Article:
​How does a beginning or intermediate woodcarver advance to higher levels? By buying more and better tools? Taking more classes? Watching more videos?
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Keith hones a gouge on his homemade sharpening machine. The equipment used for sharpening is less critical than having the ability to determine when an edge is truly sharp.

How does a beginning or intermediate woodcarver advance to higher levels? By buying more and better tools? Taking more classes? Watching more videos?

We posed these questions to carver and instructor Keith Randich of Greece, New York. Like other accomplished carvers we've asked, his answers went right back to the basics: Make clean cuts with sharp tools and plan ahead. When he offered to show us an easy way to judge tool sharpness and some more tips, we headed out to see him. And while we were in Keith's shop, he showed us a few other handy tips as well.

Job one: sharpen your tools

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A dull tool tears through the surface (A) rather than cutting (B, C). The cut marked B shows some scratches in the bottom, avoidable by polishing the tool bevel.

"A good carving calls for good design and execution," Keith sums up. "And you can't expect good execution with dull tools." Rough, fuzzy cuts, like the one marked A in Photo A, above, will condemn any carving to mediocrity. And while you could sand away the roughness, your work just wouldn't have the crisp look delivered by sharp cuts, like the one shown at C in the photo.

"Many carvers look at sharpening as something to be tolerated," Keith points out. "But poor sharpening is often all that's keeping a carver from reaching the next plateau."

Here's how to judge an edge

How do you know when a tool needs to be sharpened? "Some people give an edge the thumbnail test, some slice paper, some shave hair on their arms," Keith notes. "But the surest way to check an edge for sharpness is to make a cross-grain cut." If you see fuzzy, torn wood in the cut, it's time to sharpen.

There are no secrets to putting a keen edge on a tool; all it takes is careful application of simple techniques. But to consistently sharpen tools well, you must first be able to determine when an edge is sharp. "The surest way to judge your progress toward a sharp edge is by looking closely at the edge," Keith says.

To check for sharpness, Keith stands with the light coming from behind him and points the tool edge toward the light as he inspects it. Dullness shows up as a light reflection off the edge (shown in Photo B, below). The reflection comes from a flat surface—the blunt edge—shown in the Sharp Edge vs. Dull Edge illustration, following. (Incandescent light shows the edge better than fluorescent light; daylight is best of all.) Eliminating that flat surface makes the tool sharp.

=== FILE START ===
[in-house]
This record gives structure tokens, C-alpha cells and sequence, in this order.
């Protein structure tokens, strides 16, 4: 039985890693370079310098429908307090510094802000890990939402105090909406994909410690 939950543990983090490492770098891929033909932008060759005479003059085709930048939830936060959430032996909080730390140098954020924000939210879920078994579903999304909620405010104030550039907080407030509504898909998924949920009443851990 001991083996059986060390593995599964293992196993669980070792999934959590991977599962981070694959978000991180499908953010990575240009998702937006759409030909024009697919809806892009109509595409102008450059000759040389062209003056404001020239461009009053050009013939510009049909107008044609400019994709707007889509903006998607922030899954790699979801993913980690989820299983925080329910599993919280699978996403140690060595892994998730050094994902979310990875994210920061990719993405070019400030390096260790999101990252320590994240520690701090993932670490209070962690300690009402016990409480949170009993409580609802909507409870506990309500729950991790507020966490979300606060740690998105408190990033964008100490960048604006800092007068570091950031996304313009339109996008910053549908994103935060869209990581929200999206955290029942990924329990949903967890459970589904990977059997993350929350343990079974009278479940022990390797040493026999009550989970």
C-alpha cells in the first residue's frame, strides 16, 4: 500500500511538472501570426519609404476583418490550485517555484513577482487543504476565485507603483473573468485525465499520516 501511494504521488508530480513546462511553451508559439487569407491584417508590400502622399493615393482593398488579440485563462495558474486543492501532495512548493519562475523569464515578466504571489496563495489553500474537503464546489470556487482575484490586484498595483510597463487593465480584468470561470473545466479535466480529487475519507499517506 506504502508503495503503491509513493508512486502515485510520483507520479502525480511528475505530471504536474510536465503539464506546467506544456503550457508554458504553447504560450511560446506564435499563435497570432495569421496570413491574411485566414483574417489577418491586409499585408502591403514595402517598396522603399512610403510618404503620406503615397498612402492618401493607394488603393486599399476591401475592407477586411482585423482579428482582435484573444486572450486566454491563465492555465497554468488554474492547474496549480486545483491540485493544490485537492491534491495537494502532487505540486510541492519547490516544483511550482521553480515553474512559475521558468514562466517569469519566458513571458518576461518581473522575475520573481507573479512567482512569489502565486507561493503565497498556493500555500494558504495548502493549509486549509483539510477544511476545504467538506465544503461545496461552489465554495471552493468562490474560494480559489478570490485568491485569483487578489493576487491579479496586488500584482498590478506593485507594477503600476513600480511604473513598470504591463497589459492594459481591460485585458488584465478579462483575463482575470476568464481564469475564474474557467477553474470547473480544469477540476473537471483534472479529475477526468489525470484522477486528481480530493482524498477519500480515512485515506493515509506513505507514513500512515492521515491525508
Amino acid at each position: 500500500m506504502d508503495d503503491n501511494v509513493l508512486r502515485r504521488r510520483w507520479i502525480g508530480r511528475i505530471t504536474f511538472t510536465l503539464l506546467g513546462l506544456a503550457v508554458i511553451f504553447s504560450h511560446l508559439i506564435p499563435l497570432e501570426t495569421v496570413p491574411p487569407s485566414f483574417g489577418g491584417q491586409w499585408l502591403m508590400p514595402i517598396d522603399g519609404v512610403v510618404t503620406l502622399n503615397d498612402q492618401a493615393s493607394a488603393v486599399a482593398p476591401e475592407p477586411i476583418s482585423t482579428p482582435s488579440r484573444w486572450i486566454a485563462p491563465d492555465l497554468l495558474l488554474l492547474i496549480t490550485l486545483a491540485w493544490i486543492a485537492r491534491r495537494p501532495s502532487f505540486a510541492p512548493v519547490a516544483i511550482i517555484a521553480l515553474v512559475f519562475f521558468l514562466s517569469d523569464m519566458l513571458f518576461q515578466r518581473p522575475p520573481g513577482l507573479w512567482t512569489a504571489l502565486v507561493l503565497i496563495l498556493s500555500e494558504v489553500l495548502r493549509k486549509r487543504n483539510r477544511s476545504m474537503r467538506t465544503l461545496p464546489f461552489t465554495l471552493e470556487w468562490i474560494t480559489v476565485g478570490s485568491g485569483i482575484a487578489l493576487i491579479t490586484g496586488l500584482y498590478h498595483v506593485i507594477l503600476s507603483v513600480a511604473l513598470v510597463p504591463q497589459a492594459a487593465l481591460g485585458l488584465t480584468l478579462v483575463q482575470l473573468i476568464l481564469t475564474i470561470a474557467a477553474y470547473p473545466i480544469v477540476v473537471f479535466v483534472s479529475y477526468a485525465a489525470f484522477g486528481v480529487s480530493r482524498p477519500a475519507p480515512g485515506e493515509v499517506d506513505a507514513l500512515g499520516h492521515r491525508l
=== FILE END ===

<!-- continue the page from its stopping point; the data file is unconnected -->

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With the bevel smooth and flat, not faceted, and the line of light reflected off the dull edge uniformly wide, this gouge is ready for sharpening.
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When it comes to equipment and techniques to do the actual sharpening, Keith allows a lot of leeway. "You should stick with any sharpening equipment and technique you're comfortable with," he says. To Keith, methods and equipment are less crucial to proper sharpening than the ability to assess the blade's edge with a sharp eye. "I've had an opportunity to try most of the offerings on the market at one time or another. They will all perform as advertised," Keith says of sharpening equipment. By being able to differentiate a dull edge from a sharp one, you'll be able to get good results from whatever equipment and methods you use.

In his own shop, Keith relies on a homemade sharpening machine, shown in the opening photo. A shaft, running in two bearing blocks, carries two 8"-diameter abrasive wheels, a leather wheel, and a cloth buffing wheel. Each abrasive wheel is a wooden disc with an inner-tube rubber band around the rim, with cloth-backed abrasive glued to that. One wheel carries 80-grit abrasive; the other, 100. A drive belt turns the shaft at about a quarter of the electric motor's 1,725 rpm.

Five steps to sharp tools

Sharpening and honing comprise two distinct operations, in Keith's view. Sharpening, done against a coarser abrasive—a grinding wheel, a stone, or sandpaper—shapes the blade end and forms the bevel so you can bring the blade to a sharp edge. Honing, often done with a strop or a leather wheel charged with a finer abrasive compound, polishes the bevel and creates the sharp edge.